a medication side effect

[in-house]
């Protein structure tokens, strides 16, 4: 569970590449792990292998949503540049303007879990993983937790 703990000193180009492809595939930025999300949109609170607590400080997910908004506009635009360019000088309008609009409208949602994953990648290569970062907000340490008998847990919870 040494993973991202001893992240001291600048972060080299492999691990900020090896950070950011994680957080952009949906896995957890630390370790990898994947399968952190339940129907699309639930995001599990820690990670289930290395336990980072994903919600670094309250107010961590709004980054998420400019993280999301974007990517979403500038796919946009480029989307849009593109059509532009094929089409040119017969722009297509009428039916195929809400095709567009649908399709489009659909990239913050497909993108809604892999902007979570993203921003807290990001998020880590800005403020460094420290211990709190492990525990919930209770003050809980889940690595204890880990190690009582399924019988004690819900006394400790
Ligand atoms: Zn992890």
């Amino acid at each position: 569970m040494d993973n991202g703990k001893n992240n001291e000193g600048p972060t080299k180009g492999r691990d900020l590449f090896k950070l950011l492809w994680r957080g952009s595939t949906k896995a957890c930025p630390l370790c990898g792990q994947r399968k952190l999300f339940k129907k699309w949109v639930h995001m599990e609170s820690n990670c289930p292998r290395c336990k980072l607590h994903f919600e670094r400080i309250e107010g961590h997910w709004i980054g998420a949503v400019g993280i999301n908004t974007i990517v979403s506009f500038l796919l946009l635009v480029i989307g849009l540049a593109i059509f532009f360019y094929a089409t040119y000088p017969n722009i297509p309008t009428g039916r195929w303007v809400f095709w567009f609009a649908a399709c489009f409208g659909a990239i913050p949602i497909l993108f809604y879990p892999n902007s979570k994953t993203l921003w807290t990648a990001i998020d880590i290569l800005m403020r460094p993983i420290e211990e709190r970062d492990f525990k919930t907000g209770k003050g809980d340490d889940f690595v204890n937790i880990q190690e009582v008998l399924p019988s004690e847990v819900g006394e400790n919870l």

This patient has galactorrhea, which is defined as a milk-like discharge from the breast in the absence of pregnancy in a non-breastfeeding patient who is more than 6 months post partum. It is more common in women ages 20-35 and in women who are previously parous. It also can occur in men. Medication side effect is the most common etiology. The most common pharmacologic cause of galactorrhea is oral contraceptives. Oral contraceptives that contain estrogen can both suppress prolactin inhibitory factor and stimulate the pituitary directly, both of which can cause galactorrhea. Other medications that can cause galactorrhea include metoclopramide, cimetidine, risperidone, methyldopa, codeine, morphine, verapamil, SSRIs, butyrophenones, dopamine-receptor blockers, tricyclics, phenothiazines, and thioxanthenes. Breast cancer is unlikely to present with a bilateral milky discharge. The nipple discharge associated with cancer is usually unilateral and bloody. Pituitary tumors are a pathologic cause of galactorrhea due to the hyperprolactinemia that is caused by the blockage of dopamine from the hypothalamus, or by the direct production of prolactin. However, patients often have symptoms such as headache, visual disturbances, temperature intolerance, seizures, disordered appetite, polyuria, and polydipsia. Patients with prolactinomas often have associated amenorrhea. These tumors are associated with marked levels of serum prolactin, often >200 ng/mL. Hypothalamic lesions such as craniopharyngioma, primary hypothalamic tumor, metastatic tumor, histiocytosis X, tuberculosis, sarcoidosis, and empty sella syndrome are significant but infrequent causes of galactorrhea, and generally cause symptoms similar to those of pituitary tumors, particularly headache and visual disturbances. It is rare for primary hypothyroidism to cause galactorrhea in adults. Symptoms that would be a clue to this diagnosis include fatigue, constipation, menstrual irregularity, weight changes, and cold intolerance.